Bnt 15 5 0 0
comparing the mean swelling (Table 3) in
Env = envelope flap group. both the groups. No significant difference
Bnt = bayonet flap group. was observed on any postoperative day, but
x2 computed at three degrees of freedom. using Student’s paired t-test, a highly sig-
NS – non significant.
P – probability value.
nificant (P < 0.01) decrease in swelling
Statistically significant. was observed from the 1st to the 3rd post-
operative day (T-statistic value = 5.770 for
envelope and 3.865 for bayonet flap), from
Statistical analysis remaining 15 patients (75%) in 7–14 days. the 3rd to the 7th postoperative day (T-
In the bayonet flap group, pain subsided in statistic value = 6.608 for envelope flap
Data were subjected to different types of
15 patients (75%) by day 7 and in the and 5.045 for bayonet flap) and the 7th to
statistical analyses such as x2, Karl Pear-
remaining five patients (25%) in 7–14 the 14th postoperative day (T-statistic
son test (KP), analysis of variance
days. This difference was statistically sig- value = 3.645 for envelope flap and 4.461
approach (ANOVA) and Student’s t-test.
nificant (P < 0.05) (Table 2 and Fig. 4). for bayonet flap) in both the groups. No
Statistical analysis was carried out by
On postoperative days 14 and 30, 100% of significant relation (P > 0.05) was found
computer-developed software on MS
patients reported no pain in both the flap between duration of surgery and post-
DOS and windows based R language.
design groups. operative swelling on postoperative days
ANOVA applied to x2 showed that, 1 and 7 for both the groups. The relation-
Results although the two attributes (type of flap ship between degree of swelling and
and degree of pain) were highly signifi- eruption status was not significant on post-
Pain cantly associated (x2 = 17.663; df = 3) operative days 1 and 7. On average, the
Statistical analysis using the x2 test with respect to the pooled data, there degree of swelling between vertically
revealed significant difference (P < 0.05) was no heterogeneity (x2 = 19.331; impacted teeth was significantly lower
in the number of patients reporting severe df = 18) among the x2 values computed (P = 0.0161) on day 1. The relation
pain in the envelope flap (n = 14; 70%) for the 7 days. between degree of swelling and angulation
and the bayonet flap (n = 4; 20%) group on A significant amount of correlation was not significant for all other categories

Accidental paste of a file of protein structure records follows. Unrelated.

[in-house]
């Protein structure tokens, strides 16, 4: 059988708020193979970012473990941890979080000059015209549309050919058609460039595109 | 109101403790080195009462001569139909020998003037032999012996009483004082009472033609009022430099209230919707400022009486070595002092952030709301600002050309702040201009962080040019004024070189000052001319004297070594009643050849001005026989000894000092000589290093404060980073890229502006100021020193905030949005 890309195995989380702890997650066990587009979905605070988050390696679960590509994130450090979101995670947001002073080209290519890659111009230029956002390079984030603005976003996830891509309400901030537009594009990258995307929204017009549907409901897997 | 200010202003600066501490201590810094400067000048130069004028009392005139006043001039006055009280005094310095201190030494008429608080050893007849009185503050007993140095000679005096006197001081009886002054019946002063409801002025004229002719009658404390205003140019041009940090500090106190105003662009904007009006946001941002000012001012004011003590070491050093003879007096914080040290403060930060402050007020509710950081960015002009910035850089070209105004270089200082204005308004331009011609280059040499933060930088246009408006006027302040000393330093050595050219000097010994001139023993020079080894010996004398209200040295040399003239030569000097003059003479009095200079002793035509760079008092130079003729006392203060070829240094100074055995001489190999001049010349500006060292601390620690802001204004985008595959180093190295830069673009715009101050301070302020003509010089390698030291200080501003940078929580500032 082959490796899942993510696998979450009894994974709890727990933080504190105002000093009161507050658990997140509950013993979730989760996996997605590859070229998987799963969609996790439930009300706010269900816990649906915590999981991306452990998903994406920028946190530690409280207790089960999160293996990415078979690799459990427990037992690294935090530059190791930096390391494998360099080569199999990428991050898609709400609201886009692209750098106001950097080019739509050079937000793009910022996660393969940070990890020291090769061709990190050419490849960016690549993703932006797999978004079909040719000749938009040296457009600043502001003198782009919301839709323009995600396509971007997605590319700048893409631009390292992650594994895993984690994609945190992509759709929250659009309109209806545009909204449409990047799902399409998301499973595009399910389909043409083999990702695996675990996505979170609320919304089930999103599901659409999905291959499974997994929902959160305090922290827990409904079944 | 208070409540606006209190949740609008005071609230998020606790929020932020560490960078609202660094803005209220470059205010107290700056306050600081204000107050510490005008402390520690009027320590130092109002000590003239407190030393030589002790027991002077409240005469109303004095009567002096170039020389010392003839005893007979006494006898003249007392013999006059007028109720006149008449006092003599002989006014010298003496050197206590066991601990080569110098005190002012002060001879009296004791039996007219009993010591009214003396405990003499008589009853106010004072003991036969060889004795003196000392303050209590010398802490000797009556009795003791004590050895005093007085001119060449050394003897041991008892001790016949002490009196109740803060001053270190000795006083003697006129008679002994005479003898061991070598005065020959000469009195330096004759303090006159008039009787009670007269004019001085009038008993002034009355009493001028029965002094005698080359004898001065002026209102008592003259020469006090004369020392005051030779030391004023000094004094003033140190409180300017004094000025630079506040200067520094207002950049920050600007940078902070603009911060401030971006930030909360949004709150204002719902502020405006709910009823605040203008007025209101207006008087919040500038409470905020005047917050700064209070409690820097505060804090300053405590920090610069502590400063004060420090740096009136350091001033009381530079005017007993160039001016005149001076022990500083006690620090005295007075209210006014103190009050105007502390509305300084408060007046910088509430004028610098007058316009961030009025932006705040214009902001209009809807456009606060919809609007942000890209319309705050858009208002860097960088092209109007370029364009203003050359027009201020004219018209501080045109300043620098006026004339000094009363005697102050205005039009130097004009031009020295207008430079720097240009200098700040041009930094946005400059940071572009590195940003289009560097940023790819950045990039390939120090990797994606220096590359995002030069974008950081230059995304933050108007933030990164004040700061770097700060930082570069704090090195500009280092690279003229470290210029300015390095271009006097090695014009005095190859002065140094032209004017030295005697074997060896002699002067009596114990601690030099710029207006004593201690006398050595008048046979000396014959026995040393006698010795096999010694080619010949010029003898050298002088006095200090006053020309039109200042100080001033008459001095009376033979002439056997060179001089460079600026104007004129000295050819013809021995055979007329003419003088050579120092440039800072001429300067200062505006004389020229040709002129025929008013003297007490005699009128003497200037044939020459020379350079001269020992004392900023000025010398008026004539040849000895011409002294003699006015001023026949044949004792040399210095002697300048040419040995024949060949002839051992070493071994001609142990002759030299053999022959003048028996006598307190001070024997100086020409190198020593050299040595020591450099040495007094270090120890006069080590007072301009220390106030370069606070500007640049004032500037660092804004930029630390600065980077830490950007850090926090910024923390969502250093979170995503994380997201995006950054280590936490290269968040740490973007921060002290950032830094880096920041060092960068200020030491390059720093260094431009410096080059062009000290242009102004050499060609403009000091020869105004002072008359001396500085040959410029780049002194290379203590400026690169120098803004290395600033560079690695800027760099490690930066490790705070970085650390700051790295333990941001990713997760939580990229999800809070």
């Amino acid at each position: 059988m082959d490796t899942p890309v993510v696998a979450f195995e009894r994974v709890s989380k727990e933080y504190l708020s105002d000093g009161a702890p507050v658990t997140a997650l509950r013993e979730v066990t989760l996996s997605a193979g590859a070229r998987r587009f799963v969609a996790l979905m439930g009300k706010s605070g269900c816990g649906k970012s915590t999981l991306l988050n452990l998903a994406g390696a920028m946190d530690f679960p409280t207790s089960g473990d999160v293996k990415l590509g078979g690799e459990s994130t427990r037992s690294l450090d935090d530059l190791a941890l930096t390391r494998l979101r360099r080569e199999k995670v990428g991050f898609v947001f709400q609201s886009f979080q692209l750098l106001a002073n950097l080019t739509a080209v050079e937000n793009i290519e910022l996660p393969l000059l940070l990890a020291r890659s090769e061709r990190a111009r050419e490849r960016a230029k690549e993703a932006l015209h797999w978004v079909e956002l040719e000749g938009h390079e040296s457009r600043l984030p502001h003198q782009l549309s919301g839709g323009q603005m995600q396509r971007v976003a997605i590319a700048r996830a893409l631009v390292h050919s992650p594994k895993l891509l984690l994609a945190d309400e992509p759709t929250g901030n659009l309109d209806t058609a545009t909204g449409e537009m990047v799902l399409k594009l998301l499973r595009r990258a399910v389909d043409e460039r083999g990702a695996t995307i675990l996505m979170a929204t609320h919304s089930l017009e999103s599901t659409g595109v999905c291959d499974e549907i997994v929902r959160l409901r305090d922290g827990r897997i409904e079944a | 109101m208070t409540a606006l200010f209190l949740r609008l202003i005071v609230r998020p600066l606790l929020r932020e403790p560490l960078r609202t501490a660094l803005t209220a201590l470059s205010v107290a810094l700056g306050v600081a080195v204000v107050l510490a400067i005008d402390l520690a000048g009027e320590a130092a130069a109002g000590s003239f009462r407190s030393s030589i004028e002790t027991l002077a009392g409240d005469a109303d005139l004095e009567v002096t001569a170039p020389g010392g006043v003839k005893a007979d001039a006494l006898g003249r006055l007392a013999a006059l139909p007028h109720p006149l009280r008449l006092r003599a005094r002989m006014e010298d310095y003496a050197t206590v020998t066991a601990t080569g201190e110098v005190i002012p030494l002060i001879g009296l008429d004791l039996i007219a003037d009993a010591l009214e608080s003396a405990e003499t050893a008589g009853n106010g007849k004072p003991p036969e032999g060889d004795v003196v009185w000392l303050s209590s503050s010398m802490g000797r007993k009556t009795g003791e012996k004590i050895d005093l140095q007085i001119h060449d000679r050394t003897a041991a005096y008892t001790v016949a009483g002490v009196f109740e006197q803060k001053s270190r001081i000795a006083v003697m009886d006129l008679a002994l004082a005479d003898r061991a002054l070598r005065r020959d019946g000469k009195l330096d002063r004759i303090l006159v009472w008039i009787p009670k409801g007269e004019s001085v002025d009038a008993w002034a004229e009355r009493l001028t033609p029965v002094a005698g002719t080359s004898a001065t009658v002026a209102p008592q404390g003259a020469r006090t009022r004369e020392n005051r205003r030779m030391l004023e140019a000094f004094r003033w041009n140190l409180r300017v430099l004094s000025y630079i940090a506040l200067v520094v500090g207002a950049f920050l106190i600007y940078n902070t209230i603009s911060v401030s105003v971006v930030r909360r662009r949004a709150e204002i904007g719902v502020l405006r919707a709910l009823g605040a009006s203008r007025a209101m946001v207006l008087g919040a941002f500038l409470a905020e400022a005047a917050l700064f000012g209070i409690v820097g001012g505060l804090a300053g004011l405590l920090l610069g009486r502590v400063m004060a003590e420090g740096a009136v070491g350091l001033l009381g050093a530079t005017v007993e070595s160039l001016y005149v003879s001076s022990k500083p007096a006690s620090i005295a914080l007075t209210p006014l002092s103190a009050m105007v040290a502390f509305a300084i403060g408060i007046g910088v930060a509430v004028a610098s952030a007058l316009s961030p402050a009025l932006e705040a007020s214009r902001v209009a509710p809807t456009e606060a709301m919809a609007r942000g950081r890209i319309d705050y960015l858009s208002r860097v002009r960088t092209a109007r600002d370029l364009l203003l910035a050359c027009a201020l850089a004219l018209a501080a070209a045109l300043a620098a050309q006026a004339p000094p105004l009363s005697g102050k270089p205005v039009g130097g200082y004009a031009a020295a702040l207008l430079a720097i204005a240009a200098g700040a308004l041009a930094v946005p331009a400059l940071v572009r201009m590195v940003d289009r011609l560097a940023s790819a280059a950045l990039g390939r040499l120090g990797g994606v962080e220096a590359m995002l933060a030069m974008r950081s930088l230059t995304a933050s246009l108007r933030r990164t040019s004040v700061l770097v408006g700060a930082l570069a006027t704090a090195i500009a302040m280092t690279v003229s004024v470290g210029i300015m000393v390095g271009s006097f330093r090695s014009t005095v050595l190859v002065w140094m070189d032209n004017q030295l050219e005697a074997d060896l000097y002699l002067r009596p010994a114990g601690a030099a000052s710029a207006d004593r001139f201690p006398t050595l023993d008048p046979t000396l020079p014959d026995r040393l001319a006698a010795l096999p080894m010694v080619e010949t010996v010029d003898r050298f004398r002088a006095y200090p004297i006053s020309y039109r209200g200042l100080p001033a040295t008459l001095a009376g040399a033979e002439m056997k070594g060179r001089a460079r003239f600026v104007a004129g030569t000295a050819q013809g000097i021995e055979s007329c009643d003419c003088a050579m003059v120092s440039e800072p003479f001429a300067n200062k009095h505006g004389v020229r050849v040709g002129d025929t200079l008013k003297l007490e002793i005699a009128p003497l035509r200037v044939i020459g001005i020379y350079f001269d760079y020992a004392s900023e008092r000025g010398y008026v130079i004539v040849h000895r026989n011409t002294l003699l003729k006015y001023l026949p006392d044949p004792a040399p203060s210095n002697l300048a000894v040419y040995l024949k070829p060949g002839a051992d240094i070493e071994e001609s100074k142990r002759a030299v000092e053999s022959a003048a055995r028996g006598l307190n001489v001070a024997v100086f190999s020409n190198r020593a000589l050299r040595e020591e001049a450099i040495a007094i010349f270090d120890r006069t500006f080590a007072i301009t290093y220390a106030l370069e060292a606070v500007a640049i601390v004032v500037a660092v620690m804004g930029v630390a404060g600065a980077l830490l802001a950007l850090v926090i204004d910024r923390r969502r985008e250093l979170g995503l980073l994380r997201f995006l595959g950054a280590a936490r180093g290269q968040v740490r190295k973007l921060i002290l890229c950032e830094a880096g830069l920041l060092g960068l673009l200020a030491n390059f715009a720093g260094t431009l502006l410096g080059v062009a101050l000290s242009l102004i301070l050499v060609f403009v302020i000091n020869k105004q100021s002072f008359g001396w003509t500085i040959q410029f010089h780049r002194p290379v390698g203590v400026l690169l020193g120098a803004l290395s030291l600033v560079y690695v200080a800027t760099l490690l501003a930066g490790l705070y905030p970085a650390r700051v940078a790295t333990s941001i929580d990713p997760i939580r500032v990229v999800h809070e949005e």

the first postoperative day. In the envelope between the degree of pain and duration on days 1 and 7.
flap group, pain subsided completely in of surgery was found only at the seventh
[(Fig._4)TD$IG]five patients (25%) by day 7 and in the postoperative day {correlation coefficient
Student’s unpaired t-test was applied for
comparing the mean trismus (Table 4) in
both the groups. No significant difference
was observed on all postoperative days.
Using Student’s paired t-test, a highly sig-
nificant (P < 0.01) decrease in trismus was
observed from the 1st to 3rd postoperative
day (T-statistic value = 4.510 for envelope
and 4.043 for bayonet flap), from the 3rd to
7th postoperative day (T-statistic value =
6.973 for envelope flap and 5.335 for bay-
onet flap) and from the 7th to 14th post-
operative day (T-statistic value = 6.401 for
envelope flap and 5.878 for bayonet flap)
Fig. 4. Comparison of mean pain scores in envelope and bayonet flap groups. and from the 14th to 30th postoperative day
1094 Sandhu et al.

Table 3. Comparison of mean swelling (%) in envelope flap and bayonet flap designs at of the tooth follicle at the time of initial
different postoperative days. surgery. In the bayonet flap group, one
Post op. days Flap design N Mean (SD) (%) P value patient had swelling and bleeding from the
1 Env 20 3.767 (1.737) >0.05 extraction site on the second postoperative
Bnt 20 5.237 (3.058) day.
3 Env 20 2.514 (1.648) >0.05
Bnt 20 3.948 (2.744) Discussion
7 Env 20 0.670 (0.801) >0.05 The effect of different flap designs on
Bnt 20 1.376 (1.322) postoperative sequelae has been reported
14 Env 20 0.000 (0.00) >0.05 . GOOL et al.10 and SUAREZ-CUN-
Bnt 20 0.074 (0.320) QUEIRO et al. attributed pain following
30 Env 20 0.071 (0.309) >0.05 M3 surgery to the incision and reflection
Bnt 20 0.000 of mucoperiosteum rather than the flap
design. In this study, pain was signifi-
Env = envelope flap.
Bnt = bayonet flap. cantly greater in the envelope flap group